Pakistan may be in the middle of its worst-ever health crisis with coronavirus, but its federal government spent less than 0.2% of its revenue on health during the nine months ending March 2020, according to statistics published by the finance ministry Wednesday, May 6.
The federal government’s revenue for the review period (including two months since the WHO declared Covid-19 a global emergency) was Rs4,273 billion, out of which, it spent Rs7.66 billion on health. (This doesn’t count provincial spending on healthcare). The largest chunk of the center’s revenue went to interest payments followed by Defence. The two collectively ate up nearly two-thirds of the government’s revenue in the period under discussion.
Interest payments cost us Rs1,879 billion, which is almost equal to the federal government’s loss or deficit during the period. The federal government spent more money than it earned, which led to a gap or deficit of Rs1,686 billion. A deficit is the amount by which government’s spending outstrips its earning or revenue.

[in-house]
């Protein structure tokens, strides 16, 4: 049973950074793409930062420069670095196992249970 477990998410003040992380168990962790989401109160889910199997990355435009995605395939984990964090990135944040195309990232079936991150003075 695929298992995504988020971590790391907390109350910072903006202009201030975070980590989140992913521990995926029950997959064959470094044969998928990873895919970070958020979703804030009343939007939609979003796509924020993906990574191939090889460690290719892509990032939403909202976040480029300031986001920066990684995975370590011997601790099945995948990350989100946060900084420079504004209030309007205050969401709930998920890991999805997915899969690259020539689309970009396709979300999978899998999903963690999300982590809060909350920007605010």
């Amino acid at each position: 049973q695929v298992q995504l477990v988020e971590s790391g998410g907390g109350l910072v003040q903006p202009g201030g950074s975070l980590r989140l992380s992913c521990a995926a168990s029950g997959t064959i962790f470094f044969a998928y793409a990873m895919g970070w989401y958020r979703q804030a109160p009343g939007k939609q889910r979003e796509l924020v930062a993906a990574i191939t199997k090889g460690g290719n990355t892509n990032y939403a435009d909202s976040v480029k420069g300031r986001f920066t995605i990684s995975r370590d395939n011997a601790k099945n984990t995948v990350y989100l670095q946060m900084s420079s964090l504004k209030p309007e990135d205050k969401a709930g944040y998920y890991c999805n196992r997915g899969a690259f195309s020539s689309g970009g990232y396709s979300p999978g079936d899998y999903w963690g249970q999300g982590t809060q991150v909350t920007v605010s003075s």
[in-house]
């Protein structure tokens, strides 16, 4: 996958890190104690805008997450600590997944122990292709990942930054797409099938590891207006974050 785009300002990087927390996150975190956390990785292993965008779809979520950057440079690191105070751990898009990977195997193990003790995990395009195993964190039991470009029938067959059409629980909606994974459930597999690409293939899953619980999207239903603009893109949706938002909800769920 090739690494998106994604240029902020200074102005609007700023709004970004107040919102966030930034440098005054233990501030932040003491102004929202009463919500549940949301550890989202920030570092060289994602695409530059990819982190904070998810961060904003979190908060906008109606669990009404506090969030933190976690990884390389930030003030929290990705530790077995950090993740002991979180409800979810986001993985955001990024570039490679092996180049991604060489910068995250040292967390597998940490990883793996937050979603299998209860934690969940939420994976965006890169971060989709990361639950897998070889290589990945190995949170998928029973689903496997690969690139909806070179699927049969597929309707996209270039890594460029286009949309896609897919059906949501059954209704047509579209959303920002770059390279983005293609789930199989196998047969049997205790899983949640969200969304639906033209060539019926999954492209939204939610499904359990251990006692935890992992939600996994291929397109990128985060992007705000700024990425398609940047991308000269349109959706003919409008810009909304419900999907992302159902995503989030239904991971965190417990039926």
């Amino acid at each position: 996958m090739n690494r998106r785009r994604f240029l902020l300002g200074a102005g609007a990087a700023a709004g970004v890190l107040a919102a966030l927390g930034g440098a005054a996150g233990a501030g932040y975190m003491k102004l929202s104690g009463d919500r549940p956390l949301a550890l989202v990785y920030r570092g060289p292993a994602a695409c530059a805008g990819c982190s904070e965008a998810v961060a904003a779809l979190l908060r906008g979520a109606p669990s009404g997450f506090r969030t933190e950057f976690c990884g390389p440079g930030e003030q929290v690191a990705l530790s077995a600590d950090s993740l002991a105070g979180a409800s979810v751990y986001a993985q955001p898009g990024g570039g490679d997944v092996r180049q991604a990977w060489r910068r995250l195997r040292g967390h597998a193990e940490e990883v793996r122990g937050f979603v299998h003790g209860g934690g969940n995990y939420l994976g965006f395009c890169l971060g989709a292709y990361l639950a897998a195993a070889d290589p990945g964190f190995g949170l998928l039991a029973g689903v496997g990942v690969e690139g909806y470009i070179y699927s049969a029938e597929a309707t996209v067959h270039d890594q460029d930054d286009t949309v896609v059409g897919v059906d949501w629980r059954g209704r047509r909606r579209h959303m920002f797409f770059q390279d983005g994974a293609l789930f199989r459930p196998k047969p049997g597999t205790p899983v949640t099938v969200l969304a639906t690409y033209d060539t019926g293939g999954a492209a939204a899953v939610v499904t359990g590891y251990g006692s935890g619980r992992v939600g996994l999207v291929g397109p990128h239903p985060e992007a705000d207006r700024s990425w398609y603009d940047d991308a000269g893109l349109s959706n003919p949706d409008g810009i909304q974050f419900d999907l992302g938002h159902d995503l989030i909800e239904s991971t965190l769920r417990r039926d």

The military expenditure during this period was Rs802 billion or about half of the size of the government’s deficit.
According to media reports, the government missed its revenue collection target by more than half a trillion rupees. Amid lower revenue collection, especially in March when the country was under a lock down, the fiscal or budget deficit in these nine months expanded to 3.8% of the country’s GDP. This was more than a percentage point lower (better) than the corresponding period of the previous fiscal year. However, experts forecast it may expand to a tenth of the GDP this fiscal year, which ends on June 30, 2020, because of an economic slump caused by the coronavirus pandemic.
Successive governments have failed to increase tax collection or increase revenue, and as a result our fiscal deficit has ballooned over the years. The country has one of the world’s lowest tax-to-GDP ratios. Tax revenue as percentage of GDP is currently 8.2%.
On one side, the government fails to increase revenue, and on the other side, it keeps spending more than it earns, trapping itself in a debt cycle in which it takes fresh loans to pay off earlier debt. This leaves it with little space or savings to spend on its people.
In the nine months under review, the government spent Rs722 billion on the Public Sector Development Program, which translates into 11% of its total expenditure.